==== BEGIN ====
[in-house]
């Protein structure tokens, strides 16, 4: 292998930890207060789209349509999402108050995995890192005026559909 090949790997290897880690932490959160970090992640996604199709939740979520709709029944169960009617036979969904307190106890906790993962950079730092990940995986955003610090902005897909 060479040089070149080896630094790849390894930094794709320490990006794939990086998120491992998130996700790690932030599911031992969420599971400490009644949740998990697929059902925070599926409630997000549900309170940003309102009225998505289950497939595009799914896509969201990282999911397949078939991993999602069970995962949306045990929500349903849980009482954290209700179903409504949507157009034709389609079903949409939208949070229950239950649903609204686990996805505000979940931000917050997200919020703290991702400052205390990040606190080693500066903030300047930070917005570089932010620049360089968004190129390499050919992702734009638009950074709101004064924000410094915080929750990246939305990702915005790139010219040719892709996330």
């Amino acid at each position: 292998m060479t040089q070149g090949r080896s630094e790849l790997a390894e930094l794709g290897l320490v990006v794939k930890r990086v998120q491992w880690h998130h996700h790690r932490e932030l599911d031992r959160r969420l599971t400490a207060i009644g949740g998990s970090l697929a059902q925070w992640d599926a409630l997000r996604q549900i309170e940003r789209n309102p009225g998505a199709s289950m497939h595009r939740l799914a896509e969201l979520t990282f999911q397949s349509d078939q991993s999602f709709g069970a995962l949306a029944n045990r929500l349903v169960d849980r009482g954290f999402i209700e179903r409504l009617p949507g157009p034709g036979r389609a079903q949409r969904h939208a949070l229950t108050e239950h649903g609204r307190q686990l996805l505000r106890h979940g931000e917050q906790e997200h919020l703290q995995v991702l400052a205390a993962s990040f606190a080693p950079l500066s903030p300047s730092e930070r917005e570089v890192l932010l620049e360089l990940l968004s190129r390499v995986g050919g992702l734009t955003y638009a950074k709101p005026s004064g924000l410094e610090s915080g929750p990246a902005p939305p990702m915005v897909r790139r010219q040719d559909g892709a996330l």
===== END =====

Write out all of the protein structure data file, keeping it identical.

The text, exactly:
[in-house]
């Protein structure tokens, strides 16, 4: 292998930890207060789209349509999402108050995995890192005026559909 090949790997290897880690932490959160970090992640996604199709939740979520709709029944169960009617036979969904307190106890906790993962950079730092990940995986955003610090902005897909 060479040089070149080896630094790849390894930094794709320490990006794939990086998120491992998130996700790690932030599911031992969420599971400490009644949740998990697929059902925070599926409630997000549900309170940003309102009225998505289950497939595009799914896509969201990282999911397949078939991993999602069970995962949306045990929500349903849980009482954290209700179903409504949507157009034709389609079903949409939208949070229950239950649903609204686990996805505000979940931000917050997200919020703290991702400052205390990040606190080693500066903030300047930070917005570089932010620049360089968004190129390499050919992702734009638009950074709101004064924000410094915080929750990246939305990702915005790139010219040719892709996330």
């Amino acid at each position: 292998m060479t040089q070149g090949r080896s630094e790849l790997a390894e930094l794709g290897l320490v990006v794939k930890r990086v998120q491992w880690h998130h996700h790690r932490e932030l599911d031992r959160r969420l599971t400490a207060i009644g949740g998990s970090l697929a059902q925070w992640d599926a409630l997000r996604q549900i309170e940003r789209n309102p009225g998505a199709s289950m497939h595009r939740l799914a896509e969201l979520t990282f999911q397949s349509d078939q991993s999602f709709g069970a995962l949306a029944n045990r929500l349903v169960d849980r009482g954290f999402i209700e179903r409504l009617p949507g157009p034709g036979r389609a079903q949409r969904h939208a949070l229950t108050e239950h649903g609204r307190q686990l996805l505000r106890h979940g931000e917050q906790e997200h919020l703290q995995v991702l400052a205390a993962s990040f606190a080693p950079l500066s903030p300047s730092e930070r917005e570089v890192l932010l620049e360089l990940l968004s190129r390499v995986g050919g992702l734009t955003y638009a950074k709101p005026s004064g924000l410094e610090s915080g929750p990246a902005p939305p990702m915005v897909r790139r010219q040719d559909g892709a996330l």